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Mosquito heat seeking is driven by an ancestral cooling receptor

Citation

Garrity, Paul (2021), Mosquito heat seeking is driven by an ancestral cooling receptor, Dryad, Dataset, https://doi.org/10.5061/dryad.pzgmsbcg3

Abstract

Mosquitoes transmit pathogens that kill >700,000 people annually. These insects use body heat to locate and feed on warm-blooded hosts, but the molecular basis of such behavior is unknown. Here, we identify ionotropic receptor IR21a, a receptor conserved throughout insects, as a key mediator of heat seeking in the malaria vector Anopheles gambiae. Although Ir21a mediates heat avoidance in Drosophila, we find it drives heat seeking and heat-stimulated blood feeding in Anopheles. At a cellular level, Ir21a is essential for the detection of cooling, suggesting that during evolution mosquito heat seeking relied on cooling-mediated repulsion. Our data indicate that the evolution of blood feeding in Anopheles involves repurposing an ancestral thermoreceptor from non–blood-feeding Diptera.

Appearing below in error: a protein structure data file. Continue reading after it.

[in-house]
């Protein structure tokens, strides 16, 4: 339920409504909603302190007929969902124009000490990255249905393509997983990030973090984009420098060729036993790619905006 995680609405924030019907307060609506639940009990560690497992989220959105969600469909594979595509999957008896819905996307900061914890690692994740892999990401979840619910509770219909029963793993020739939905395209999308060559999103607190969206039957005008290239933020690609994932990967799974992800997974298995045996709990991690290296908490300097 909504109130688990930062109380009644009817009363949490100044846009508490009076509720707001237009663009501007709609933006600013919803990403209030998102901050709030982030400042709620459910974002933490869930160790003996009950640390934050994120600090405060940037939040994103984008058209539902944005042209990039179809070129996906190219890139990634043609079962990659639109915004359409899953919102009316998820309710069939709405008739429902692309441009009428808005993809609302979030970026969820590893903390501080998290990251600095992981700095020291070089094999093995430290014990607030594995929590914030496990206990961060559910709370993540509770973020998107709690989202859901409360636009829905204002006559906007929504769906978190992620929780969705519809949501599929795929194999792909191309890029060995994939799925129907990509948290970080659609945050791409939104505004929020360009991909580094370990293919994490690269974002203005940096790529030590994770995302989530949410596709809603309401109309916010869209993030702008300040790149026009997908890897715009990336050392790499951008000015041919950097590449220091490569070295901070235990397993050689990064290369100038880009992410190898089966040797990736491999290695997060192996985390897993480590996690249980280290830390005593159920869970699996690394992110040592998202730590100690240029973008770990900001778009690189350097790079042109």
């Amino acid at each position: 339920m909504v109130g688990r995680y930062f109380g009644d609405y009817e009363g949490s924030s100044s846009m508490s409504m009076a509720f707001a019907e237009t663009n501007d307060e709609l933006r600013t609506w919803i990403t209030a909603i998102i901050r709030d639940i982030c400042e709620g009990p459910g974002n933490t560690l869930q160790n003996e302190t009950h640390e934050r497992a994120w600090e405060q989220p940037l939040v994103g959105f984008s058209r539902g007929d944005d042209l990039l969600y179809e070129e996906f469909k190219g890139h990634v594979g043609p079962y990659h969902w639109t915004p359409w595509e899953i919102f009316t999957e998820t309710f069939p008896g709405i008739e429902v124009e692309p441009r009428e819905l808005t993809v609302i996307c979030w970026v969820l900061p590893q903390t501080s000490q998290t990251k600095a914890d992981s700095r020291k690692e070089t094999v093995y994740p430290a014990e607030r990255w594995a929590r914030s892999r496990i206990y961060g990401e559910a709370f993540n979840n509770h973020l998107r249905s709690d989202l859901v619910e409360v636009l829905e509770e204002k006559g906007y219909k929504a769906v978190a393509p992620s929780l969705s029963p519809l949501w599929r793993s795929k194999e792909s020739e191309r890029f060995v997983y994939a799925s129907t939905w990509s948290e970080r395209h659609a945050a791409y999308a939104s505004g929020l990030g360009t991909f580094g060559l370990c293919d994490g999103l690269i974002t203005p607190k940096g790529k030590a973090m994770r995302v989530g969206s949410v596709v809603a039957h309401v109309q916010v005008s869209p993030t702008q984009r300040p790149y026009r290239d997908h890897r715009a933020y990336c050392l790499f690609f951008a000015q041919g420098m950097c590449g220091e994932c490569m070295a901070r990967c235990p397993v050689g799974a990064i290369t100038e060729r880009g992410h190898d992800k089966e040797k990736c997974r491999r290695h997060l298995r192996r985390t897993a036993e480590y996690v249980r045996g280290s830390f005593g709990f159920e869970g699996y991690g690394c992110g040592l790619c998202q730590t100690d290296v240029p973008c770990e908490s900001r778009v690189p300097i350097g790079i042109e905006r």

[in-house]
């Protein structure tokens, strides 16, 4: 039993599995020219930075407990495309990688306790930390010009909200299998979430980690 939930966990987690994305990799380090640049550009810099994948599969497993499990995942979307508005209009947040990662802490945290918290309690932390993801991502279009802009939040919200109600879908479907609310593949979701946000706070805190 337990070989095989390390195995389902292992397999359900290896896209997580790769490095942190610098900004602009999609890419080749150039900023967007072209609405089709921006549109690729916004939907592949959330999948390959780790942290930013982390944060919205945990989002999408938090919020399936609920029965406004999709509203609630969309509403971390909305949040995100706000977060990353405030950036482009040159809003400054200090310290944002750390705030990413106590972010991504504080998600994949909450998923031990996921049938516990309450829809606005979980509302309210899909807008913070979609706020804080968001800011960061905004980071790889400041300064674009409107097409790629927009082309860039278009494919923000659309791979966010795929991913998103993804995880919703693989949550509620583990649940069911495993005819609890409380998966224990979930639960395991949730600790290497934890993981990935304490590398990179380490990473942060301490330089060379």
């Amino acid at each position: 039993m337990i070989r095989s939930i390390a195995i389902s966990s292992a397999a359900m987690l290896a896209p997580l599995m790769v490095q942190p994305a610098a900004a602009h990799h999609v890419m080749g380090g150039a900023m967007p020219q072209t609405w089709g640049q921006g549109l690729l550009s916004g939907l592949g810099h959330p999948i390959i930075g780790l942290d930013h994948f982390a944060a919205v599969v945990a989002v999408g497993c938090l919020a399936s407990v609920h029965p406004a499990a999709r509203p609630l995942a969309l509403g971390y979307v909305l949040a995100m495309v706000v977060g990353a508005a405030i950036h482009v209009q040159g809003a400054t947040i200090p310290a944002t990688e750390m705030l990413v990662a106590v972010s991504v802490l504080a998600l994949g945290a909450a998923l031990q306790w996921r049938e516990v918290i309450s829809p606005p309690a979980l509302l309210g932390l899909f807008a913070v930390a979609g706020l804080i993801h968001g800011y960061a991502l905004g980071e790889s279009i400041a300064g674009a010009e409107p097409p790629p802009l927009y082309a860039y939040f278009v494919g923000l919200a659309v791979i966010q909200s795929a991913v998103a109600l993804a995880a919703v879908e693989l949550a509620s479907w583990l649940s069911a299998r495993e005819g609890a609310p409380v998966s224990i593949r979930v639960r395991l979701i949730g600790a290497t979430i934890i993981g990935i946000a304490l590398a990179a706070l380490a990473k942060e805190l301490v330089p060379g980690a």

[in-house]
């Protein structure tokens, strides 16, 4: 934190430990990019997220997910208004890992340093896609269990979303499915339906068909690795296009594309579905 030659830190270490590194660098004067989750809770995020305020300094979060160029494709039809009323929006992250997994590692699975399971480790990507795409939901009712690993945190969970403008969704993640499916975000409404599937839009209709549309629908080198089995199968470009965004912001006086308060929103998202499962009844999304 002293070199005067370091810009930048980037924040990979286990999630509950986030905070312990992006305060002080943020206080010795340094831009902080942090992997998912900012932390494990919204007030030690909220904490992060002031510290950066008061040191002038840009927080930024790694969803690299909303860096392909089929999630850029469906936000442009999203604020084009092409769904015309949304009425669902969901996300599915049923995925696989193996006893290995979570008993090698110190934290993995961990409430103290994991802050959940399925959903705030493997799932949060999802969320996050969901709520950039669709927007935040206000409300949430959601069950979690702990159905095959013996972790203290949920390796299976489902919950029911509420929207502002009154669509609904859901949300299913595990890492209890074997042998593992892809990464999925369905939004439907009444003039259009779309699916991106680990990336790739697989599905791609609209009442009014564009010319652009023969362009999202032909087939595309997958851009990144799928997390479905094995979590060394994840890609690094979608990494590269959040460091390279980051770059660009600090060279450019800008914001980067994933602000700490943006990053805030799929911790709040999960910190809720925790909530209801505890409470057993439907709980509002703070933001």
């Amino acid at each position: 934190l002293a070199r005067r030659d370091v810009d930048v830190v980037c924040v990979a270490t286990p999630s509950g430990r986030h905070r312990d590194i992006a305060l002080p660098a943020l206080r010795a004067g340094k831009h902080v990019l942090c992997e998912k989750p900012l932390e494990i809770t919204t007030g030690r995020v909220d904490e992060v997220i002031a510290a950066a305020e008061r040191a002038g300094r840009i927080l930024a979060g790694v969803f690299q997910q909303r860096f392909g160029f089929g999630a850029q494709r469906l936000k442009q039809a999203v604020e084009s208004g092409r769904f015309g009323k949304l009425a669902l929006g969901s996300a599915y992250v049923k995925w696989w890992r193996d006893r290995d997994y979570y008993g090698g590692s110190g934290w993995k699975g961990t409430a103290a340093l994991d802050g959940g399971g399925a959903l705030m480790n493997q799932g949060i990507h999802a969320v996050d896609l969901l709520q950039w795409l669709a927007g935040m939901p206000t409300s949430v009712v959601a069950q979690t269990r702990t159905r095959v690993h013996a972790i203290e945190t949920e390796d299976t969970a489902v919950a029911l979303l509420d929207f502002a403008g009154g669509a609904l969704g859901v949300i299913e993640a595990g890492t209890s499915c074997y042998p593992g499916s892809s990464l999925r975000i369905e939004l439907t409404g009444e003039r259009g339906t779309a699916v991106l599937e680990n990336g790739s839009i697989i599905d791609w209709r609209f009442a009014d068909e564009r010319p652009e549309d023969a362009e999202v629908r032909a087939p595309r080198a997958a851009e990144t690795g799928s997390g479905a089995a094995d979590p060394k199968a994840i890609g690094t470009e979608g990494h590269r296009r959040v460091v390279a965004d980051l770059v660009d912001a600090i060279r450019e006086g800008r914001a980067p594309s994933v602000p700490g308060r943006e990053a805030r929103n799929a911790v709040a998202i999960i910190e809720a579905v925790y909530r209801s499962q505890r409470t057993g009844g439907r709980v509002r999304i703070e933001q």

Methods

These data are collected and processed as described in:  Mosquito heat-seeking is driven by an ancestral cooling receptor; Chloe Greppi1†, Willem J. Laursen1†, Gonzalo Budelli1, Elaine C. Chang1, Abigail M. Daniels1, Lena van Giesen1, Andrea L. Smidler2,3, Flaminia Catteruccia2, and Paul A. Garrity1*

Usage Notes

"ReadMe_Garrity" file contains list of data files

Funding

National Institute of Allergy and Infectious Diseases, Award: F31 AI133945

National Institute of Allergy and Infectious Diseases, Award: R01 AI12280

National Institute of Allergy and Infectious Diseases, Award: R21 AI140018

National Institute of Neurological Disorders and Stroke, Award: 2T32NS007292

National Institute of General Medical Sciences, Award: F32 GM113318

Schweizerischer Nationalfonds zur Förderung der Wissenschaftlichen Forschung, Award: P2FRP3_168480

Howard Hughes Medical Institute

Howard Hughes Medical Institute and the Bill & Melinda Gates Foundation, Award: OPP1158190

National Science Foundation, Award: IOS 1557781

Howard Hughes Medical Institute, Award: OPP1158190

National Institute of Allergy and Infectious Diseases, Award: R01 AI122802

Bill and Melinda Gates Foundation, Award: OPP1158190

Howard Hughes Medical Institute and the Bill & Melinda Gates Foundation, Award: OPP1158190